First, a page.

Joint Transnational Call 2014 (JTC2014)


Cantú syndrome is a rare genetic disorder in which patients suffer from multiple symptoms, including hypertrichosis, distinctive facial features and cardiac abnormalities. Several life-threatening features of Cantú syndrome progress after birth, allowing good prospects for pharmaceutical intervention. In 2012 we discovered that Cantú syndrome is caused by gain of function mutations in ABCC9, an ATP dependent potassium channel (also known as inward-rectifier potassium channel or IKATP) and known pharmaceutical target. Mutations in the pancreatic form of this channel cause neonatal diabetes. Pharmaceutical correction of these channels by sulfonylurea drugs result in a nearly complete cure of the disease, and is current the standard treatment for this patient group. In analogy, we propose to develop Cantú syndrome treatment with sulfonylurea. Thus, we believe that treatment of the orphan disease Cantú syndrome is possible based on existing pharmacology and using approved drugs. Our consortium unites the crucial researchers and clinicial experts to work towards treatment of Cantú syndrome. The consortium has the expertise and model systems for testing this hypothesis by a combination of in silico, in vitro and in vivo approaches. Clinical experience in diabetes treatment and our own pilot experiments show that sulfonylurea based correction of IKATP current is feasible. In addition we will build a global patient registry to generate a critical mass of patients in order to ensure a rapid progression towards clinical application when this current preclinical study has finished.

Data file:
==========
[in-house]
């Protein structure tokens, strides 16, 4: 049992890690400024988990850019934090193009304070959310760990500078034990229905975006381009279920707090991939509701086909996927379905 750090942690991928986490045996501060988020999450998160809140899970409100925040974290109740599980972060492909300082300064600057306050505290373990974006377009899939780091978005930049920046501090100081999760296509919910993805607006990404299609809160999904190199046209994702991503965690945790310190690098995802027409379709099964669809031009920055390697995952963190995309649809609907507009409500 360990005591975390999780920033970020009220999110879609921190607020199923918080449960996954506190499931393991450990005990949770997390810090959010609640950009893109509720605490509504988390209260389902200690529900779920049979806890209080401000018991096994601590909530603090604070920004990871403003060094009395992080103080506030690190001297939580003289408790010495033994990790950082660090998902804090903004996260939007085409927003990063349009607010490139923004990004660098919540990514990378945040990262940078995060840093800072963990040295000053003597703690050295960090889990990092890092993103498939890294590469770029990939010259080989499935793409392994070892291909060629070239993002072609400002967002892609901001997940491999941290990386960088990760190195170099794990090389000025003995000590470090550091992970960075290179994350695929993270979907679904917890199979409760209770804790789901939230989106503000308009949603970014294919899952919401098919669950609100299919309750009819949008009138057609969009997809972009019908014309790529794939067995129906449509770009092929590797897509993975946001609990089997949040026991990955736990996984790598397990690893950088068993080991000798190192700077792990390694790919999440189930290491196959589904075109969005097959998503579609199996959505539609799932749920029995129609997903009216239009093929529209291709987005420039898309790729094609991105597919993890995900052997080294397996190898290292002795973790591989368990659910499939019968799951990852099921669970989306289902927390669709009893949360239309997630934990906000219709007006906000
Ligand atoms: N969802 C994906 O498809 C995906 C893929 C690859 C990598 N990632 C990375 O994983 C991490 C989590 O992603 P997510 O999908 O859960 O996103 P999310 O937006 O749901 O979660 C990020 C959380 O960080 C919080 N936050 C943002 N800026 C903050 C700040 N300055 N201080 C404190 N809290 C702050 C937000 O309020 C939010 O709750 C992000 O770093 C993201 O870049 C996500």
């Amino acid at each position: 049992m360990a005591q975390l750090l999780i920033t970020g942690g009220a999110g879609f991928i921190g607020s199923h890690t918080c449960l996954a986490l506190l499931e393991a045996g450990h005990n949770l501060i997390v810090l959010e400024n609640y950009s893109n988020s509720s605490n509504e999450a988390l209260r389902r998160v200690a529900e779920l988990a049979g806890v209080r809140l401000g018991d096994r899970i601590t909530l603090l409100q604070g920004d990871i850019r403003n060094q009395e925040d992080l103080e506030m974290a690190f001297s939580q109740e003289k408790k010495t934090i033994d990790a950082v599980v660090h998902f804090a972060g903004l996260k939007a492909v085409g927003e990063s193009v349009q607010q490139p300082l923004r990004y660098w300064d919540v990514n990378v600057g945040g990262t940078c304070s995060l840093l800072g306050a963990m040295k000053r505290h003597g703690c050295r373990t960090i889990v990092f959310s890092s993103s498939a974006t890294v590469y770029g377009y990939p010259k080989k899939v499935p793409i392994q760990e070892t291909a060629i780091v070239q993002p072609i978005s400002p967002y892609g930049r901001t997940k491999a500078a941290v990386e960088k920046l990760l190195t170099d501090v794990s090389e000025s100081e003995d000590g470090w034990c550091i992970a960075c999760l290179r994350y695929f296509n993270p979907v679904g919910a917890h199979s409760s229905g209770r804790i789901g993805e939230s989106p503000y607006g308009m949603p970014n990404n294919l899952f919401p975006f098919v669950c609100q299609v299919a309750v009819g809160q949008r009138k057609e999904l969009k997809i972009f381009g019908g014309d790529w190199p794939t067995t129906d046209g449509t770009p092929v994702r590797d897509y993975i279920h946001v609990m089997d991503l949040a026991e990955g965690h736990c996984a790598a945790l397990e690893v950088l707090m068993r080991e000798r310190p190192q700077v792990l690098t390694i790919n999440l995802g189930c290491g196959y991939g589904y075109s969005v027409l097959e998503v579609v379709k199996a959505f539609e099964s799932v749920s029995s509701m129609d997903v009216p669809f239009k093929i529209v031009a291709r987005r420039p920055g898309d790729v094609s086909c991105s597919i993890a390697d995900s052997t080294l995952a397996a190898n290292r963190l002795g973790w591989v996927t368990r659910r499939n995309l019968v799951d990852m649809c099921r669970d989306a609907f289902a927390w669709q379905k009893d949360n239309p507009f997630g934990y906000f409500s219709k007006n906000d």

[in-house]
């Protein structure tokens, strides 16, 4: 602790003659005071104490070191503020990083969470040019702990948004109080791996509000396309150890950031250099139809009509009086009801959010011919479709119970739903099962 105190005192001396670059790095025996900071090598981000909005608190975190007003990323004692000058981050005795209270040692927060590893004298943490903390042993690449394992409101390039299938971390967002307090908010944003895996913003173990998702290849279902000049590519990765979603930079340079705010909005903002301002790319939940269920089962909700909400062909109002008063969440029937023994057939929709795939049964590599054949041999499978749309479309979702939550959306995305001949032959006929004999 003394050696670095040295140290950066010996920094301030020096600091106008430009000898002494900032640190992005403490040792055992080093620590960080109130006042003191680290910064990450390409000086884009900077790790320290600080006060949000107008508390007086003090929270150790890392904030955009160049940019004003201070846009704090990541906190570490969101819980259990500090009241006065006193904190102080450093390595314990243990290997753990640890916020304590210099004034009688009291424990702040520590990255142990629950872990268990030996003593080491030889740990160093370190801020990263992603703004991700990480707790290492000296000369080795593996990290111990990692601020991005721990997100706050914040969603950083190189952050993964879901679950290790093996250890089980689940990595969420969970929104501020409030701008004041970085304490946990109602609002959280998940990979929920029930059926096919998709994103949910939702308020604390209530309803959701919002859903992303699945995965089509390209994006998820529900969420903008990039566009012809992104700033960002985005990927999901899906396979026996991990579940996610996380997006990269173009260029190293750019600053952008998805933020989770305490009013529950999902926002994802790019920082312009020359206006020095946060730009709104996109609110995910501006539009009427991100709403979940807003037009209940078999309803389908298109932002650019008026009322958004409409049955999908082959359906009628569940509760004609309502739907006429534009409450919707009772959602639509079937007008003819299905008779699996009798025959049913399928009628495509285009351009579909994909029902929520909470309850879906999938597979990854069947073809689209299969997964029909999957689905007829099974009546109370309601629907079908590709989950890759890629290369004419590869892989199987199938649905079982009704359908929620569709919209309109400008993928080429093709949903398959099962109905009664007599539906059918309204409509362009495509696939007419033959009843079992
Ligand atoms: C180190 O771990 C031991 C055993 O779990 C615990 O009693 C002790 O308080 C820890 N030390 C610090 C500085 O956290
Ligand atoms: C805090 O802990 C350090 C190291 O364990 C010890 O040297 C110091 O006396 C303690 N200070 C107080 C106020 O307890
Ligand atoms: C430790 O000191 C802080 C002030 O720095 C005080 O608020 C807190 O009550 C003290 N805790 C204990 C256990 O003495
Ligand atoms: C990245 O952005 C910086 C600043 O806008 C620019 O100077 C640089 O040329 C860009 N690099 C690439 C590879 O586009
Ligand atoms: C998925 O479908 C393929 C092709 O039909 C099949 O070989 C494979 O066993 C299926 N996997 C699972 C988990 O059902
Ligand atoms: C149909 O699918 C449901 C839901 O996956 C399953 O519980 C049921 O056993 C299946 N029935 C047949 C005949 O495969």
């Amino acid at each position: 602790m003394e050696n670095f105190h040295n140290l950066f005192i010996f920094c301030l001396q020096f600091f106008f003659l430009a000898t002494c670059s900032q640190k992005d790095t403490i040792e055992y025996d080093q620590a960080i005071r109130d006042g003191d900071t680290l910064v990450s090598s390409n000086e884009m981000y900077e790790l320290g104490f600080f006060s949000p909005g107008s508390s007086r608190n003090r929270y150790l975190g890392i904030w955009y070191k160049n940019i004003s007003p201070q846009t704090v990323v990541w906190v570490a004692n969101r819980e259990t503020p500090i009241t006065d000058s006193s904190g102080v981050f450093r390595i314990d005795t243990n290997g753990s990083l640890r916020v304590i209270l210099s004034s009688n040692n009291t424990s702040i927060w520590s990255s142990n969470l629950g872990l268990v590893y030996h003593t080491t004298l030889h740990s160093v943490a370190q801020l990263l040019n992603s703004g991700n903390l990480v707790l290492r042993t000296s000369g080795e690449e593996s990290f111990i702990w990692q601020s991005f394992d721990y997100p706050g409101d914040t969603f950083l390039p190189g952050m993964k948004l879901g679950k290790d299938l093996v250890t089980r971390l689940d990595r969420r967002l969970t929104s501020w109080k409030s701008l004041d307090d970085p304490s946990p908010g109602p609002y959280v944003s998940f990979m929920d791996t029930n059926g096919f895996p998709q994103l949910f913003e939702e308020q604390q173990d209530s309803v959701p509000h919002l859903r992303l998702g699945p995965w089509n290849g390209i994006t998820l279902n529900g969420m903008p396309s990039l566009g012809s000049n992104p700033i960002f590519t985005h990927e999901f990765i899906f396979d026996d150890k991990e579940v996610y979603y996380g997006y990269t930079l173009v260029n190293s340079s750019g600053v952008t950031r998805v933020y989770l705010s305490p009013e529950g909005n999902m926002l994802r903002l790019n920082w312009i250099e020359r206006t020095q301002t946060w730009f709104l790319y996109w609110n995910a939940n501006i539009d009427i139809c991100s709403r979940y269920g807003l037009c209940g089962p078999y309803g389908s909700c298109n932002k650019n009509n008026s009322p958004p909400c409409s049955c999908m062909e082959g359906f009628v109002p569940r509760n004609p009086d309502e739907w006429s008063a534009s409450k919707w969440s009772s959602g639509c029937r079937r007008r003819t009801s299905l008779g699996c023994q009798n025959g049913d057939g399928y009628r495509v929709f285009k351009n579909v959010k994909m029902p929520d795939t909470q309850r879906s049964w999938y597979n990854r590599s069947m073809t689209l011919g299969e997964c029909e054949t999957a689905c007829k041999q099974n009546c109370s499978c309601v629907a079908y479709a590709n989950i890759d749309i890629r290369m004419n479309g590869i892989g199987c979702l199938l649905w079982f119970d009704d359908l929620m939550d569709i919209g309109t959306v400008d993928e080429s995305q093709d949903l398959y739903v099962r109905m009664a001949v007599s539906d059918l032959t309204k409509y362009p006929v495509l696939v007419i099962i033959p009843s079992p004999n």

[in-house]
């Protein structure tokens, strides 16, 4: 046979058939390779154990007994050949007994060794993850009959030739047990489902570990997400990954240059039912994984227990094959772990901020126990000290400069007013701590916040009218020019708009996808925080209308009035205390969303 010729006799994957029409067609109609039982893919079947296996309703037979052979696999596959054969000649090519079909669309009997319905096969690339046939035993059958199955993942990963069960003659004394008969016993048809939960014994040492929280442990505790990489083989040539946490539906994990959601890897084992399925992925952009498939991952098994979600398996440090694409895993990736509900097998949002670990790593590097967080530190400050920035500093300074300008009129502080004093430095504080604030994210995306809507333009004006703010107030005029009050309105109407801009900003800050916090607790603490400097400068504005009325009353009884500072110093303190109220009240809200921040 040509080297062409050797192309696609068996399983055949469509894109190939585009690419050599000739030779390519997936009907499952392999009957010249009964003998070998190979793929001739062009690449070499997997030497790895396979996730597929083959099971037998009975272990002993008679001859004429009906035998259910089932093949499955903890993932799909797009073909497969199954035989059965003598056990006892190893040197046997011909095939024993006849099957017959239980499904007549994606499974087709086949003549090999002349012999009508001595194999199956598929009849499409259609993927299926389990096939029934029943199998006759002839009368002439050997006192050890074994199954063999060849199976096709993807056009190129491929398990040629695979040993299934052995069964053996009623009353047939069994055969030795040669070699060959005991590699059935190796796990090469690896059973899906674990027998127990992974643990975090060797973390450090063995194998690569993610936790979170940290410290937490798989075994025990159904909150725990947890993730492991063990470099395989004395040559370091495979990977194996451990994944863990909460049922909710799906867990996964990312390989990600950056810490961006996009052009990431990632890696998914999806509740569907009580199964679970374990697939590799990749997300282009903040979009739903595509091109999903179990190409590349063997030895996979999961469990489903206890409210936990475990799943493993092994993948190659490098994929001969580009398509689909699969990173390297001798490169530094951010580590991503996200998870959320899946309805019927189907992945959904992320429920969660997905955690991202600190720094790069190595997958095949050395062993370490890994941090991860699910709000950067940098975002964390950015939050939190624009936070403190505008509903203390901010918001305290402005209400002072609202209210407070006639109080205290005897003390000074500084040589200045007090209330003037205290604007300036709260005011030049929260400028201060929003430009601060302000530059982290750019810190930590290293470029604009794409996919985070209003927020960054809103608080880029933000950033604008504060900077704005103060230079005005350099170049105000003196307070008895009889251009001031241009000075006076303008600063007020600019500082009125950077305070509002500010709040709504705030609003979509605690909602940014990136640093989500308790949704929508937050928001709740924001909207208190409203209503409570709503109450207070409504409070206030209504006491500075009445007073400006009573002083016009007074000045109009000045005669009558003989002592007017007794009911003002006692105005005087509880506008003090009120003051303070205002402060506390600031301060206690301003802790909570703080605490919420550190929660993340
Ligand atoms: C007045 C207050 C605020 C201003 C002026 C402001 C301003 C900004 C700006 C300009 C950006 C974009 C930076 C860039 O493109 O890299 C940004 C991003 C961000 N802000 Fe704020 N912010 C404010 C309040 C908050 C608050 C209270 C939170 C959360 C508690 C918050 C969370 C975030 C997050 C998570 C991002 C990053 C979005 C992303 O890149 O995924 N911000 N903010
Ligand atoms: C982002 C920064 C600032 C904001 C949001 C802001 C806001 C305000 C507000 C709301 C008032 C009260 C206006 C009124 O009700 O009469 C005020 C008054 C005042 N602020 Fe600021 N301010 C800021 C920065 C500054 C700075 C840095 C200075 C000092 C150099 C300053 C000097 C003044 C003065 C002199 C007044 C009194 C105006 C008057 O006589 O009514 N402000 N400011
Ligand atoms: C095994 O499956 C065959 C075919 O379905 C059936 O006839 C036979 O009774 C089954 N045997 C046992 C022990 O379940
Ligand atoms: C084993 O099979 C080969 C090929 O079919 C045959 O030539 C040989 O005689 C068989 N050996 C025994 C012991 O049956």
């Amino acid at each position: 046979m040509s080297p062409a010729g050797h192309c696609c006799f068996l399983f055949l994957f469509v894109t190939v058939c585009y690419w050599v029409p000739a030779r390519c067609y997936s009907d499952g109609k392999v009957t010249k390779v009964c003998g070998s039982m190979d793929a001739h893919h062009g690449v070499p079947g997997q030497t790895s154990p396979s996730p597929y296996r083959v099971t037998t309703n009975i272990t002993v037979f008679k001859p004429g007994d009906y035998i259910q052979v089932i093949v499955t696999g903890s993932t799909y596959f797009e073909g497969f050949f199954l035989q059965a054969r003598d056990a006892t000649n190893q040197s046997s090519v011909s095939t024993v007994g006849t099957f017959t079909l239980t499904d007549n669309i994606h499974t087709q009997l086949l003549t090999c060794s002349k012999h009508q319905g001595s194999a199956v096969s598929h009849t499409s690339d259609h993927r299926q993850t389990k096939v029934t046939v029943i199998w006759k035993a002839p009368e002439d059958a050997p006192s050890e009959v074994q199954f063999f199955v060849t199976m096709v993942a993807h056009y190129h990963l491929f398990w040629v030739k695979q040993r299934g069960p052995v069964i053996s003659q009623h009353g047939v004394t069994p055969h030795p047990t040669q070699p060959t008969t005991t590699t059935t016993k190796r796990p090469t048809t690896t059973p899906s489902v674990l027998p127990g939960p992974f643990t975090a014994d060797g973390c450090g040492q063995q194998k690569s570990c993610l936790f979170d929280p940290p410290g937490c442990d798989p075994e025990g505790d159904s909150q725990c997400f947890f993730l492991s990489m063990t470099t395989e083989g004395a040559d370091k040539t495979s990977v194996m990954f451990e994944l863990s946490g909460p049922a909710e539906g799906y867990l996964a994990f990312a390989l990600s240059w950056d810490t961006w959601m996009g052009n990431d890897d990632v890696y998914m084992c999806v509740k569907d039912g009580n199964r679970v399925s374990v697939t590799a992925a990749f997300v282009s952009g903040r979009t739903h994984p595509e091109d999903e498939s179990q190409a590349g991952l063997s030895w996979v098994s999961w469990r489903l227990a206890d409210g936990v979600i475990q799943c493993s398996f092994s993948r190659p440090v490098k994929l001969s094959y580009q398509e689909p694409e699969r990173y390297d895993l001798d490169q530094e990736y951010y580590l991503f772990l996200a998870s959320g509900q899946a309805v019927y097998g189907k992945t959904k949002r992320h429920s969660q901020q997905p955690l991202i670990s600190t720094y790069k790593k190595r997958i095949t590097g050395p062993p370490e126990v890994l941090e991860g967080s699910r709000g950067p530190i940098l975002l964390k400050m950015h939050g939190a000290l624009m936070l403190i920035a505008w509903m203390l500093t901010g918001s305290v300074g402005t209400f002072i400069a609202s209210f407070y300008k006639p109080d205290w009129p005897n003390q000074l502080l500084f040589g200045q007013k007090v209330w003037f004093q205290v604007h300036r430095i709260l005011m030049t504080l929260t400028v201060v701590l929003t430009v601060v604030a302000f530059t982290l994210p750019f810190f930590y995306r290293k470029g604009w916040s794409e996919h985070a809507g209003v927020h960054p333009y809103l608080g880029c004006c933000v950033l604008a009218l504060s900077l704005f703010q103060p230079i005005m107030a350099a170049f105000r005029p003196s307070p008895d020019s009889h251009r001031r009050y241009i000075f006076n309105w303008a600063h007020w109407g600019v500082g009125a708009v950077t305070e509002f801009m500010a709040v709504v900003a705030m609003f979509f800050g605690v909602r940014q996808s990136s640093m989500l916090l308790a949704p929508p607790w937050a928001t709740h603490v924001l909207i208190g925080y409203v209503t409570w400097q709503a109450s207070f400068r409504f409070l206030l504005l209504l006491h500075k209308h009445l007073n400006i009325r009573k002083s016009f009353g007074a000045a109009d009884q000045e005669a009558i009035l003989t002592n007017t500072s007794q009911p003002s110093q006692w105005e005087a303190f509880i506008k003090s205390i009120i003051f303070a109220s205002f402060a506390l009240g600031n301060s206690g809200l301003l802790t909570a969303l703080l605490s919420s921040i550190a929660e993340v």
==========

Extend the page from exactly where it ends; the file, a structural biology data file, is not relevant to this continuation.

• Van Haaften, Gijs (Coordinator)
    University Medical Center Utrecht [GERMANY]
  • Van Der Heyden, Marcel
    University Medical Center Utrecht [GERMANY] 
  • Stary-Weinzinger, Anna
    University of Vienna [AUSTRIA]
  • Caballero, Ricardo
    Universidad Complutense de Madrid [SPAIN]
  • Nichols, Colin
    Washington University School of Medicine [UNITES STATES]
  • Smithson, Sarah Francesca
    St Michael’s Hospital Bristol [UNITED KINGDOM]